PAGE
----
An examination of the nature of decoration and adornment.
In an age when people are told aesthetics are a mere marketing tool, former Reason editor Postrel (The Future and Its Enemies, 1998) argues that style is part of our consciousness itself: “The issue is not what style is used but rather that style is used, consciously and conscientiously, even in areas where function used to stand alone.” But if, as she argues, aesthetics is more widespread than it used to be, transcending economic boundaries, why is this so? Examining the subject of clothing, Postrel notes that in the late 1920s, a typical woman would have owned nine dresses—outfits that would have to be worn through all seasons, for work and for leisure. She contrasts this with a conversation overheard in her local Target, where a mother informed her preteen daughter that she couldn’t have another top since she already owned at least 30. Rising incomes and falling production costs don’t explain the whole story, she posits. Social and cultural shifts of the late-20th century have also put more emphasis on aesthetics—but that raises a question. How can something that’s been deemed innate gain cultural importance? The question is never fully answered, but the author takes us on an entertaining romp through the aesthetics of cars (in the ’50s and ’60s, car buyers focused on looks, while the gasoline shortages of the 1970s gave fuel efficiency more importance) and toilet bowl brushes (it’s possible to buy a $400 crystal and gold brush). She covers the popularity of Starbucks, the cycle of children’s names (“Sarah” and “Jessica” have eclipsed “Susan” and “Kimberly”), the role of hair, and more. Postrel concludes that as new styles and technologies develop, at some point the primacy of aesthetics will fade, and a new “age” will come to pass.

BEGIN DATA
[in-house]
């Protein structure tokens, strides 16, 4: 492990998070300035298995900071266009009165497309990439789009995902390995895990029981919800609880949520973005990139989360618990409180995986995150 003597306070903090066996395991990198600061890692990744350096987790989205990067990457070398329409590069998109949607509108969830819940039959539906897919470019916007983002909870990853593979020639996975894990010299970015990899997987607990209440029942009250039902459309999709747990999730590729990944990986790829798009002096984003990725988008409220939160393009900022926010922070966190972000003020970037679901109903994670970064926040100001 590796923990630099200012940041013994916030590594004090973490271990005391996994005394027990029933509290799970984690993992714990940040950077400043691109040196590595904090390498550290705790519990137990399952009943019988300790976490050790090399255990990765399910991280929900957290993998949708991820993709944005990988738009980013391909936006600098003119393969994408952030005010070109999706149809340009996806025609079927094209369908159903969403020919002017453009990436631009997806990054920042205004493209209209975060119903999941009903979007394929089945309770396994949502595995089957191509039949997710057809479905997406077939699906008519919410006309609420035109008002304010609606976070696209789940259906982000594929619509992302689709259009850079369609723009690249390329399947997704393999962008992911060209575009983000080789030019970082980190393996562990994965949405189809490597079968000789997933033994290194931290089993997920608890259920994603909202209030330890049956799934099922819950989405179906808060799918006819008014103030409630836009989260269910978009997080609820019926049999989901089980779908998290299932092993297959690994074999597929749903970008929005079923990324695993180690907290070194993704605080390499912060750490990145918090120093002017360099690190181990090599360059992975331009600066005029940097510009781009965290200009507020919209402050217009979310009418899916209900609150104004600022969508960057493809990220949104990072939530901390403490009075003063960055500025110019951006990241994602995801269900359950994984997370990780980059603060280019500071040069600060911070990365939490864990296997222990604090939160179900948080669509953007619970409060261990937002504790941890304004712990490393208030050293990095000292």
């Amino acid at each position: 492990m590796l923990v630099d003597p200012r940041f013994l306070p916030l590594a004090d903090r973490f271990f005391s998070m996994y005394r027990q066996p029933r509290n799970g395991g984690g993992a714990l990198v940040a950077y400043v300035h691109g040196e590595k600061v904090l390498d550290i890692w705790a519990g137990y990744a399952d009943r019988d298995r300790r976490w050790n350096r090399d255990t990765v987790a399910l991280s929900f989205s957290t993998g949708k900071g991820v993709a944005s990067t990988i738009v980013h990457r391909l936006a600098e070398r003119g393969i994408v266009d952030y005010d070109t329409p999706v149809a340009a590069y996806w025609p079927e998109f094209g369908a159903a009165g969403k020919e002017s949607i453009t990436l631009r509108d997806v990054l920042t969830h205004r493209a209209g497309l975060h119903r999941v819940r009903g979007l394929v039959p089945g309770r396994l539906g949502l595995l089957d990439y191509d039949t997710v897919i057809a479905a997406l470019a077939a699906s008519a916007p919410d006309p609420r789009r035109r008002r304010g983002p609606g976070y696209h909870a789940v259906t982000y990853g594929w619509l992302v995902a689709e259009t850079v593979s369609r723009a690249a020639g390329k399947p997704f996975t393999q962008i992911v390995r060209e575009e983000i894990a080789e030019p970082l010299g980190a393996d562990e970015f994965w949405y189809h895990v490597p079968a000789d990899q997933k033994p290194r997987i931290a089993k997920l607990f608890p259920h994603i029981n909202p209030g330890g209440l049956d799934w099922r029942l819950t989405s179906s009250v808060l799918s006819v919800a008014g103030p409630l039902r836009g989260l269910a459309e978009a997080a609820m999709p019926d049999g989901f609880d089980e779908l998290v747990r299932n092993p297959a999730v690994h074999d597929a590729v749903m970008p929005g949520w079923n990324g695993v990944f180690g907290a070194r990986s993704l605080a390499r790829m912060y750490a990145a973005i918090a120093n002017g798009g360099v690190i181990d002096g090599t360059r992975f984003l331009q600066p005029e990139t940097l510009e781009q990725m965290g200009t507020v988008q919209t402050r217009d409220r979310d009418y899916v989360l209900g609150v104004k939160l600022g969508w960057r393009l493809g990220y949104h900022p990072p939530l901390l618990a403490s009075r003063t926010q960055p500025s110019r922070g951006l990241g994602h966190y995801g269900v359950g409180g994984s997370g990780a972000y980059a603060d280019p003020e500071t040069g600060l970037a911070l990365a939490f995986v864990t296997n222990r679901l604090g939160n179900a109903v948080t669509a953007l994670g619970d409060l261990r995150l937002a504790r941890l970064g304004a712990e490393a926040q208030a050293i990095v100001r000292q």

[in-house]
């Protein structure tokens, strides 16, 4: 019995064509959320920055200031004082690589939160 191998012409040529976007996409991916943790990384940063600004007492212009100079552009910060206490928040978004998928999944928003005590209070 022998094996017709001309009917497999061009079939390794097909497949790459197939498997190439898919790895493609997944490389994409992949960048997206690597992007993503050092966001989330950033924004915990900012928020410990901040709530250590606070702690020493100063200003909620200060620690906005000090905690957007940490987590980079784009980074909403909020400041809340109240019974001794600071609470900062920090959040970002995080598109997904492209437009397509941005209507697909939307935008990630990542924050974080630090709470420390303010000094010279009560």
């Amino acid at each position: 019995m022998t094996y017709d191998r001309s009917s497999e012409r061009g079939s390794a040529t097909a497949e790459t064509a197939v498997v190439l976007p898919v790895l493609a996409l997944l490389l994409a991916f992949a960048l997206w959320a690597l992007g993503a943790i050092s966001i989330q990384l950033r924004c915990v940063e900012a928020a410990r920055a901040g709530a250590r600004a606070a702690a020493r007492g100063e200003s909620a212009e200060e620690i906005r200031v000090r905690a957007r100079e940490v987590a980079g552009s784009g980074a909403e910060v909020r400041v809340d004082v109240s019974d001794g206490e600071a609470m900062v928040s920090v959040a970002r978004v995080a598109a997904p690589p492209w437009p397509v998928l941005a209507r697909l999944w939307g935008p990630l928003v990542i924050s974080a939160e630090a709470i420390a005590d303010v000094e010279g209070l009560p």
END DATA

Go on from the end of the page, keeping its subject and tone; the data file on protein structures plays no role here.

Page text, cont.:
Engaging, even while some of the author’s ideas fail to coalesce.